Public House fried chicken has reached legendary status among Chattanooga diners. It has a sweet batter that you typically don’t find on fried chicken that sets it apart. The baked mac and cheese is also delicious, though when combined, the dish can be a little heavy. You are served three pieces of fried chicken, which is almost a whole chicken. That’s a ton of food. My portion of pot roast was large but manageable. The meat was delicious, but the highlight was the mashed potatoes. I also sampled the salmon, which was grilled to perfection-delicious and buttery. Lauren’s father enjoyed his veggie plate but said the roasted beets with goat cheese were his favorite. Nobody had room for dessert, so we ordered dessert …

The desserts
Lauren desperately wanted to try the special dessert of the evening: peanut butter pie. I’m not a huge fan of dense, in-your-face, chocolate desserts, so Lauren’s mother and I decided to split the key lime pie, which had a graham cracker crust. Both were incredible. The key lime pie was refreshing and delicious. It may have been the best key lime pie I’ve eaten. Most restaurants will pile on the meringue, but this slice had just enough without overdoing it. Lauren’s peanut butter pie tasted exactly like a Reese’s Peanut Butter Cup. It was served with actual peanuts as garnish, along with a feathery cream on top that helped counteract the density of the chocolate and peanut butter. We finished the key lime but were unable to conquer the entirety of the peanut butter pie.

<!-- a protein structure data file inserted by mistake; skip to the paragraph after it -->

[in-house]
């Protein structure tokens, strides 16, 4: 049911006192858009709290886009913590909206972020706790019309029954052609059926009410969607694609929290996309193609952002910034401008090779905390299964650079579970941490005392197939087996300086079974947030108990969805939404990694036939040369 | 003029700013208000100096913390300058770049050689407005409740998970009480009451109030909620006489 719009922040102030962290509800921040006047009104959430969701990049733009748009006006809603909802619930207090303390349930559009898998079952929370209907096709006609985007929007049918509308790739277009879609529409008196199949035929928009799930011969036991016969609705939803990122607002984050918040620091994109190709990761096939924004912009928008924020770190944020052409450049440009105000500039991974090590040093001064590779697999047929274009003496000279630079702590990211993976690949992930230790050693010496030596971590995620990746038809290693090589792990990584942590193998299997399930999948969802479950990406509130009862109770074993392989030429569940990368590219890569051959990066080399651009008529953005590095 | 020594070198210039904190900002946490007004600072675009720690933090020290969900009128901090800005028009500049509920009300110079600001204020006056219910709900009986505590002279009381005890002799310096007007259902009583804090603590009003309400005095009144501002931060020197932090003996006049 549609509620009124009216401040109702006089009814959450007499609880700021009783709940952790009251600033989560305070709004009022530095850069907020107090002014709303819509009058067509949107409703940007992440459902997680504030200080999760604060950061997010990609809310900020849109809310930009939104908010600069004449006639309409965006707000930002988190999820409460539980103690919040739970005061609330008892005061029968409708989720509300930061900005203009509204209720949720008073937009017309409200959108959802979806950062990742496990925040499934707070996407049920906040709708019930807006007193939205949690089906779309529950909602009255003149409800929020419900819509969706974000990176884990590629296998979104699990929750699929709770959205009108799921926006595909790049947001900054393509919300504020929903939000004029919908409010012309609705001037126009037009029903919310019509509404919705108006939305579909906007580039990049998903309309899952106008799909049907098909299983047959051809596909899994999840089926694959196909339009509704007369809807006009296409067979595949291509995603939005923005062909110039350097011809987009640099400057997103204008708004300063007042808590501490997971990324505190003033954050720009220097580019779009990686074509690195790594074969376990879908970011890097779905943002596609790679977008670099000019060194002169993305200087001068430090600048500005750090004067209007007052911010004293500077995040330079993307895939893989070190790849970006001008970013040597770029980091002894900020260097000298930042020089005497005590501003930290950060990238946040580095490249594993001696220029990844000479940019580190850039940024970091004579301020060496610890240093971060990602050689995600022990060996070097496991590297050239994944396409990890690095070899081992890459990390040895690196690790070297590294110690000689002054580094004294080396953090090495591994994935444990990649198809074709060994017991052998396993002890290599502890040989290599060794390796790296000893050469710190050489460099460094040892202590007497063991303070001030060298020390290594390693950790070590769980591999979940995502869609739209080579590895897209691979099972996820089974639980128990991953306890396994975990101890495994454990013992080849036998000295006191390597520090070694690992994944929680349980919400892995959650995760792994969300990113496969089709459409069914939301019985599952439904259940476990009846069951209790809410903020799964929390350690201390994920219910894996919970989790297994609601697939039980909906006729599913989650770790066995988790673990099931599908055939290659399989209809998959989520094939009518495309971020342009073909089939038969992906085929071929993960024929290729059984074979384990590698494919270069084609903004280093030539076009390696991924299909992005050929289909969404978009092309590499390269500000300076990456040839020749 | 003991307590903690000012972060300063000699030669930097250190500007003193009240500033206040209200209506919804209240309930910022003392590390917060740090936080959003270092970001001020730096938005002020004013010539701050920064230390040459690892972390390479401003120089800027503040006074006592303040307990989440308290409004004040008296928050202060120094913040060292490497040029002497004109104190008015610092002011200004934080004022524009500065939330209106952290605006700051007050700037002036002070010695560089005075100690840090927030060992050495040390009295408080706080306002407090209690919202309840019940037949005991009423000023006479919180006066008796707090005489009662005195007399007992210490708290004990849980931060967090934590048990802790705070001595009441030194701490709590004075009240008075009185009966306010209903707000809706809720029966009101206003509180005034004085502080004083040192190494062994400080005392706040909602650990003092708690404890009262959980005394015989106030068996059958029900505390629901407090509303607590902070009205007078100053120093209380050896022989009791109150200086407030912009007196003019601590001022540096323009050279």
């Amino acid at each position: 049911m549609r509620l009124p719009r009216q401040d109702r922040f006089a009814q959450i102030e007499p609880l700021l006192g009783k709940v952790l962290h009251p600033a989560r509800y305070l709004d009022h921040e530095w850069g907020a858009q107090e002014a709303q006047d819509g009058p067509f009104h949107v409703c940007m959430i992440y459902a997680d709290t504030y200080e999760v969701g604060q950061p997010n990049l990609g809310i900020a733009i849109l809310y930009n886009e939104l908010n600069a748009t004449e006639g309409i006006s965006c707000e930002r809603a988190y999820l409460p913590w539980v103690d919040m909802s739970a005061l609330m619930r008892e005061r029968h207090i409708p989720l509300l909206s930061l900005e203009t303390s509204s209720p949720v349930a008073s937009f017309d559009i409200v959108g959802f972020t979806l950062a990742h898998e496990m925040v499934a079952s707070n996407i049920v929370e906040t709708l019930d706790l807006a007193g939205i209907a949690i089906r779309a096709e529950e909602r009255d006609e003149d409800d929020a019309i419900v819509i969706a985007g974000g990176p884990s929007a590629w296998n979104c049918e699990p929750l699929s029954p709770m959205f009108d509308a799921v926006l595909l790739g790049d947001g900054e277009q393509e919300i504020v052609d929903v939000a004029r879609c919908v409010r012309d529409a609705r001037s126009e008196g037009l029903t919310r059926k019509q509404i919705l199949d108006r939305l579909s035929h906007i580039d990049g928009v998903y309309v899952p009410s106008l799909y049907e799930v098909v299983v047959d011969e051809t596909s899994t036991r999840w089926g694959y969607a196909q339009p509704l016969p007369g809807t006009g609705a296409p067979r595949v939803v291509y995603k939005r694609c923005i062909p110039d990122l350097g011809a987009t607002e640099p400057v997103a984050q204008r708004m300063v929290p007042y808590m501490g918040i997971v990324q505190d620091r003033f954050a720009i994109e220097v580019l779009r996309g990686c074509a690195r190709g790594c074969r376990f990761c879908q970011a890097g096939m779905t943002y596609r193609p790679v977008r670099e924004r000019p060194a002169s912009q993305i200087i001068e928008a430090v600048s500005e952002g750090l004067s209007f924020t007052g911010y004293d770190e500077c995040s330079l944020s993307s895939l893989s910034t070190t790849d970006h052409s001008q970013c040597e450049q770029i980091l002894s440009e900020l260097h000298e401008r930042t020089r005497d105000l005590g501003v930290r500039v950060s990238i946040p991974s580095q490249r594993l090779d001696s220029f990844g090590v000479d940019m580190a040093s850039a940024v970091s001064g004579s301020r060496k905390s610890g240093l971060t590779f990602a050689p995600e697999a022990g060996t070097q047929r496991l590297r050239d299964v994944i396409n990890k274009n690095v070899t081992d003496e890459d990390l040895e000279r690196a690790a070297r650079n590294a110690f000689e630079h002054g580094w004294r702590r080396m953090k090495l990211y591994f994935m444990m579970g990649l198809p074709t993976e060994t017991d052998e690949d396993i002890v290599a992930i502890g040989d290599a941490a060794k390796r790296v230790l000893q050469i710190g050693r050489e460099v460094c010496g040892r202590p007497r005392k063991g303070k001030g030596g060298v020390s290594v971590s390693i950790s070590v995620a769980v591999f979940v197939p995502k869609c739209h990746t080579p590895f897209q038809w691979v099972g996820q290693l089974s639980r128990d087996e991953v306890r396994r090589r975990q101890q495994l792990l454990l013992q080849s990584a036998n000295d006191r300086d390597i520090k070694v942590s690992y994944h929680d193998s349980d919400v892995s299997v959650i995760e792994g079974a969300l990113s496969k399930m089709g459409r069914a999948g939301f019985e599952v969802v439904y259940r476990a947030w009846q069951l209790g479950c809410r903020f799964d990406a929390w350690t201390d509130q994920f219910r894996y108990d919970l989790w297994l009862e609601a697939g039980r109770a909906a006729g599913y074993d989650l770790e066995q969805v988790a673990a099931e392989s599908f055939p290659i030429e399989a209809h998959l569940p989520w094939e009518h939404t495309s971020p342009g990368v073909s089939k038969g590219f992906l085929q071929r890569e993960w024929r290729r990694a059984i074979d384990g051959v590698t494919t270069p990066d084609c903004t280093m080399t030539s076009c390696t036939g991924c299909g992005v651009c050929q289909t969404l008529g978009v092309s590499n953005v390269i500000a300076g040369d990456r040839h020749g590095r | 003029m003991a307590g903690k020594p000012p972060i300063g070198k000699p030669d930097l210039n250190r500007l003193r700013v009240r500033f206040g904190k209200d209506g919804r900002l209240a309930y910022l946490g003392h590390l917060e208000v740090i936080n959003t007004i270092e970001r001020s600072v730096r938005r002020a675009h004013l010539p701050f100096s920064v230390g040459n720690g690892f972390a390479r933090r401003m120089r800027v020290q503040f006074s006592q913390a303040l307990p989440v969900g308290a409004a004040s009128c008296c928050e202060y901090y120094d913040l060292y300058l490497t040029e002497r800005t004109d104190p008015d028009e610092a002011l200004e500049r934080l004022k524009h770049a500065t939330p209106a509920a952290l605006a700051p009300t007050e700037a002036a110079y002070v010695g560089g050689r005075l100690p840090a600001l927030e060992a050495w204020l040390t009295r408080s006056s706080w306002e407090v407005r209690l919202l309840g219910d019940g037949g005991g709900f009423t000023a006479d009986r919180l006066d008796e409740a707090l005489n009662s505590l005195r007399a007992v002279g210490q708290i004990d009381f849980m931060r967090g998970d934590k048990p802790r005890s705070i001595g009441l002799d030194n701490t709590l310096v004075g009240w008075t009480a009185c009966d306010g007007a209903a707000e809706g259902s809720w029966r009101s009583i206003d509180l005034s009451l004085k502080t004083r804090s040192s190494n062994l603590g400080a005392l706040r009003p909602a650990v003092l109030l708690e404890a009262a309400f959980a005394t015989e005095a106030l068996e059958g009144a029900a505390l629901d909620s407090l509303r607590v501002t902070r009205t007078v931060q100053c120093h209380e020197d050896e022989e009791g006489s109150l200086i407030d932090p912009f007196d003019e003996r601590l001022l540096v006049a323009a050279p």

Would we go back?
This makes about the fifth meal I’ve had at Public House, and I’ve never been disappointed. The service is impeccable; the food great; and the atmosphere, though upscale, is casual enough that anybody should feel welcome. The price is also reasonable considering the quality of food. Our meal-including desserts and drinks-topped out at close to $60 before tip. Public House isn’t a weekly experience for most of us. But if you’re looking for a place that’s both impressive and casual, this is it. I’m also excited to try more of the specialty cocktails at The Social. I’ve heard it’s possibly the best bar in Chattanooga for young professionals. Give a pretty lady a French 75, and you never know what might happen. Anyway, yes, we’ll be back.

You can contact Sean Phipps viaemailandTwitterwith comments and questions. The opinions expressed in this column belong solely to the author, notNooga.comor its employees.